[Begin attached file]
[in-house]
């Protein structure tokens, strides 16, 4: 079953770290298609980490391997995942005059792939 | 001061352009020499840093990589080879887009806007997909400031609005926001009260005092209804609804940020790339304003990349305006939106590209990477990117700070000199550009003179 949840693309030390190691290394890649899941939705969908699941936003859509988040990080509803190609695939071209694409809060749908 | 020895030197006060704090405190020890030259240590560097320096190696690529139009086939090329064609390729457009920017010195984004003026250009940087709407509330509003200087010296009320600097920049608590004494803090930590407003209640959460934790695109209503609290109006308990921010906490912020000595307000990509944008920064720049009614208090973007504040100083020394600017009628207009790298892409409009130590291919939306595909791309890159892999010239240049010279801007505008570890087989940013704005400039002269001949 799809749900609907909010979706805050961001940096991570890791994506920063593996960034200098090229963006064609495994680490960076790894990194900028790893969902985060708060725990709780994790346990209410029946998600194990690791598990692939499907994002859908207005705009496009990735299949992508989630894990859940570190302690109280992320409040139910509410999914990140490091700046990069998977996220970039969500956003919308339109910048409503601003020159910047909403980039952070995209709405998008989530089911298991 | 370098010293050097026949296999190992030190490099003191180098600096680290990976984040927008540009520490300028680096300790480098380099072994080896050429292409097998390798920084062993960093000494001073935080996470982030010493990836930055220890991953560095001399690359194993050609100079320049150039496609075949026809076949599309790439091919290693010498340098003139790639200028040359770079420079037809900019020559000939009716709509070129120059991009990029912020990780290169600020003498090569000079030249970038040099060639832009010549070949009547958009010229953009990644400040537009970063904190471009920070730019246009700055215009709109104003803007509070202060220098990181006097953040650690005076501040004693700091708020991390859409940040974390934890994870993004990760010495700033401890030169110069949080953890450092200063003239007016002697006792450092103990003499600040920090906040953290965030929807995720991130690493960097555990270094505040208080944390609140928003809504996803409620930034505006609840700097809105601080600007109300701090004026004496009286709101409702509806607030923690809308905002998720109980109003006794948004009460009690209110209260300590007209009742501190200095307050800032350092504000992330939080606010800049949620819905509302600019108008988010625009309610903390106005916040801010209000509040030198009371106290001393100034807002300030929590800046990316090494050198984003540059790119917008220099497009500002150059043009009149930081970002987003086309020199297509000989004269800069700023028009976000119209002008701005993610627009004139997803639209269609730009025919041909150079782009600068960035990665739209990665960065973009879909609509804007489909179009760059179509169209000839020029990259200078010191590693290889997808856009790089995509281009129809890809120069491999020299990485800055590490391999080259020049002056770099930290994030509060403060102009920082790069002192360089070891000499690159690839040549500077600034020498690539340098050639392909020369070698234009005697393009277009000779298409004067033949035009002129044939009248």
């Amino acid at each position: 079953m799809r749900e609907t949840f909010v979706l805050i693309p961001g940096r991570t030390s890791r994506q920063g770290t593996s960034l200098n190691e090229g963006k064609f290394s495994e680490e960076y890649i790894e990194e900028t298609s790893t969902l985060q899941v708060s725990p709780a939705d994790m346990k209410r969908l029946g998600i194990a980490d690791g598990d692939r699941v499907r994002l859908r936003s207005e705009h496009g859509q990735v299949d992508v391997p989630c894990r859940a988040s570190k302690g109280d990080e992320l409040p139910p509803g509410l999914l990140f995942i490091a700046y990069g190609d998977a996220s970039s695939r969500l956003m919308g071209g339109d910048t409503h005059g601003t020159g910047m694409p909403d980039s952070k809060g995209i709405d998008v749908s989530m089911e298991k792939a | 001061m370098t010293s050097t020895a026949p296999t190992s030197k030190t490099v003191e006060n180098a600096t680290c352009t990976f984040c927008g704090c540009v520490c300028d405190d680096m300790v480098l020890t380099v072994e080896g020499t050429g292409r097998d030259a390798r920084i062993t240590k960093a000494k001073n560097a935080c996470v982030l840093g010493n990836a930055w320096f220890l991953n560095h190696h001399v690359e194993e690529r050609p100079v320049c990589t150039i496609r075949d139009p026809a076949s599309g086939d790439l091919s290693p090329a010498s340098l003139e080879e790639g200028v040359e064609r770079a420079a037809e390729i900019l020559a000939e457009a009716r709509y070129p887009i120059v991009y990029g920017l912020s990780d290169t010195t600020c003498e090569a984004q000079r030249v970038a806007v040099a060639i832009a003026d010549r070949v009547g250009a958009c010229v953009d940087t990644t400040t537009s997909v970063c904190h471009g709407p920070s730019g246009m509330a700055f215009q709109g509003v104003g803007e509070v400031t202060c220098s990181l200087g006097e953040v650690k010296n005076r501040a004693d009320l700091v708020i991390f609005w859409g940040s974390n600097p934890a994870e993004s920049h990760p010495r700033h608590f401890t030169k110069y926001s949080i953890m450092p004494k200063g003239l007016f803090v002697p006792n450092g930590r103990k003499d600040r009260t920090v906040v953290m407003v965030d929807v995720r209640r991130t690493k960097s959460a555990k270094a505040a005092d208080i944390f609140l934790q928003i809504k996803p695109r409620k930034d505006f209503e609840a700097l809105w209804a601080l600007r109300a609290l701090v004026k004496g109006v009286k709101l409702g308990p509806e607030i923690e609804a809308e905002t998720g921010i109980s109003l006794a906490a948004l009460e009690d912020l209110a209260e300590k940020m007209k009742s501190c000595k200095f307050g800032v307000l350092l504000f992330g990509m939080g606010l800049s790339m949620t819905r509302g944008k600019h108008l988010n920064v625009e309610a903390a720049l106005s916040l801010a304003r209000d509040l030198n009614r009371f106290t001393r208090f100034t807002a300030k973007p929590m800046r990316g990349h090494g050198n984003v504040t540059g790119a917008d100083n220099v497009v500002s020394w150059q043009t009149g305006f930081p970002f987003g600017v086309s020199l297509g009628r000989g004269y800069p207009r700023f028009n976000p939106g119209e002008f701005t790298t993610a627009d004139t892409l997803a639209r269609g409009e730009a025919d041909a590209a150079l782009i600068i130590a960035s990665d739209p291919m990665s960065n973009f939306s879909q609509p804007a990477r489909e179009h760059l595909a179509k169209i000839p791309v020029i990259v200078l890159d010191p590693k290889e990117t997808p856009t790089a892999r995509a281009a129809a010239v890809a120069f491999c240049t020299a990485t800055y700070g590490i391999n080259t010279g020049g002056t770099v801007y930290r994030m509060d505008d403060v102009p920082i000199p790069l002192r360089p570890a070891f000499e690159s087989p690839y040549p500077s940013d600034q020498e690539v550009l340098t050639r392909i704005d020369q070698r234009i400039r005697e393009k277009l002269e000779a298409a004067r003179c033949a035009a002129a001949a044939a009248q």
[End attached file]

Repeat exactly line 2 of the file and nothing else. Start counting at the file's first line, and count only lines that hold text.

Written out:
């Protein structure tokens, strides 16, 4: 079953770290298609980490391997995942005059792939 | 001061352009020499840093990589080879887009806007997909400031609005926001009260005092209804609804940020790339304003990349305006939106590209990477990117700070000199550009003179 949840693309030390190691290394890649899941939705969908699941936003859509988040990080509803190609695939071209694409809060749908 | 020895030197006060704090405190020890030259240590560097320096190696690529139009086939090329064609390729457009920017010195984004003026250009940087709407509330509003200087010296009320600097920049608590004494803090930590407003209640959460934790695109209503609290109006308990921010906490912020000595307000990509944008920064720049009614208090973007504040100083020394600017009628207009790298892409409009130590291919939306595909791309890159892999010239240049010279801007505008570890087989940013704005400039002269001949 799809749900609907909010979706805050961001940096991570890791994506920063593996960034200098090229963006064609495994680490960076790894990194900028790893969902985060708060725990709780994790346990209410029946998600194990690791598990692939499907994002859908207005705009496009990735299949992508989630894990859940570190302690109280992320409040139910509410999914990140490091700046990069998977996220970039969500956003919308339109910048409503601003020159910047909403980039952070995209709405998008989530089911298991 | 370098010293050097026949296999190992030190490099003191180098600096680290990976984040927008540009520490300028680096300790480098380099072994080896050429292409097998390798920084062993960093000494001073935080996470982030010493990836930055220890991953560095001399690359194993050609100079320049150039496609075949026809076949599309790439091919290693010498340098003139790639200028040359770079420079037809900019020559000939009716709509070129120059991009990029912020990780290169600020003498090569000079030249970038040099060639832009010549070949009547958009010229953009990644400040537009970063904190471009920070730019246009700055215009709109104003803007509070202060220098990181006097953040650690005076501040004693700091708020991390859409940040974390934890994870993004990760010495700033401890030169110069949080953890450092200063003239007016002697006792450092103990003499600040920090906040953290965030929807995720991130690493960097555990270094505040208080944390609140928003809504996803409620930034505006609840700097809105601080600007109300701090004026004496009286709101409702509806607030923690809308905002998720109980109003006794948004009460009690209110209260300590007209009742501190200095307050800032350092504000992330939080606010800049949620819905509302600019108008988010625009309610903390106005916040801010209000509040030198009371106290001393100034807002300030929590800046990316090494050198984003540059790119917008220099497009500002150059043009009149930081970002987003086309020199297509000989004269800069700023028009976000119209002008701005993610627009004139997803639209269609730009025919041909150079782009600068960035990665739209990665960065973009879909609509804007489909179009760059179509169209000839020029990259200078010191590693290889997808856009790089995509281009129809890809120069491999020299990485800055590490391999080259020049002056770099930290994030509060403060102009920082790069002192360089070891000499690159690839040549500077600034020498690539340098050639392909020369070698234009005697393009277009000779298409004067033949035009002129044939009248």